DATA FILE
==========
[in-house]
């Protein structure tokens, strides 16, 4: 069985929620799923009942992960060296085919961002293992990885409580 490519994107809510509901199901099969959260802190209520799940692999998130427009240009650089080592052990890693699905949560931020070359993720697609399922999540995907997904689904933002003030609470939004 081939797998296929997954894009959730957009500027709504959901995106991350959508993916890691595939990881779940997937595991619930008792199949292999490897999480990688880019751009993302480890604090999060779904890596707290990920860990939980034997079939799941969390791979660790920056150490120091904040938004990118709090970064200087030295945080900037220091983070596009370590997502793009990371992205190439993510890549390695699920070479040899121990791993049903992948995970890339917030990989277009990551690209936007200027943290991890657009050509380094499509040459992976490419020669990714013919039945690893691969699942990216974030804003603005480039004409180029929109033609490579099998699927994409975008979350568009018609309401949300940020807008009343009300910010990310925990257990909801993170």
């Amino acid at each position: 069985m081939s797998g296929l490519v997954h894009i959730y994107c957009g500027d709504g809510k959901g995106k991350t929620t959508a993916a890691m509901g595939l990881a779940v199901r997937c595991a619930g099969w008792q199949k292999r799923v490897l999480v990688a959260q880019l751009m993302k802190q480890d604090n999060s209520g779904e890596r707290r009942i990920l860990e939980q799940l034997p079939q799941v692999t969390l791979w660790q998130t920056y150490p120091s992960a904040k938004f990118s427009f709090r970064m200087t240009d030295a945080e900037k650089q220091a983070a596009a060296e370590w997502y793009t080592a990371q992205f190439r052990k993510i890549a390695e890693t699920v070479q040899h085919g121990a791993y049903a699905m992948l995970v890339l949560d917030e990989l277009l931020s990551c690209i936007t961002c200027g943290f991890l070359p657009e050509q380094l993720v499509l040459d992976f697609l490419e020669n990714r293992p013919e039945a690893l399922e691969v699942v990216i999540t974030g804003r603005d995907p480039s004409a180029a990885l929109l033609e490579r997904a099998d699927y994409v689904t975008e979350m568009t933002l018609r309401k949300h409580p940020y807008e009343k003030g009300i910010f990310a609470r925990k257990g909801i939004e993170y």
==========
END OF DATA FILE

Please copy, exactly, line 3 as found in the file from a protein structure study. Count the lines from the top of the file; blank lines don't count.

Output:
């Amino acid at each position: 069985m081939s797998g296929l490519v997954h894009i959730y994107c957009g500027d709504g809510k959901g995106k991350t929620t959508a993916a890691m509901g595939l990881a779940v199901r997937c595991a619930g099969w008792q199949k292999r799923v490897l999480v990688a959260q880019l751009m993302k802190q480890d604090n999060s209520g779904e890596r707290r009942i990920l860990e939980q799940l034997p079939q799941v692999t969390l791979w660790q998130t920056y150490p120091s992960a904040k938004f990118s427009f709090r970064m200087t240009d030295a945080e900037k650089q220091a983070a596009a060296e370590w997502y793009t080592a990371q992205f190439r052990k993510i890549a390695e890693t699920v070479q040899h085919g121990a791993y049903a699905m992948l995970v890339l949560d917030e990989l277009l931020s990551c690209i936007t961002c200027g943290f991890l070359p657009e050509q380094l993720v499509l040459d992976f697609l490419e020669n990714r293992p013919e039945a690893l399922e691969v699942v990216i999540t974030g804003r603005d995907p480039s004409a180029a990885l929109l033609e490579r997904a099998d699927y994409v689904t975008e979350m568009t933002l018609r309401k949300h409580p940020y807008e009343k003030g009300i910010f990310a609470r925990k257990g909801i939004e993170y």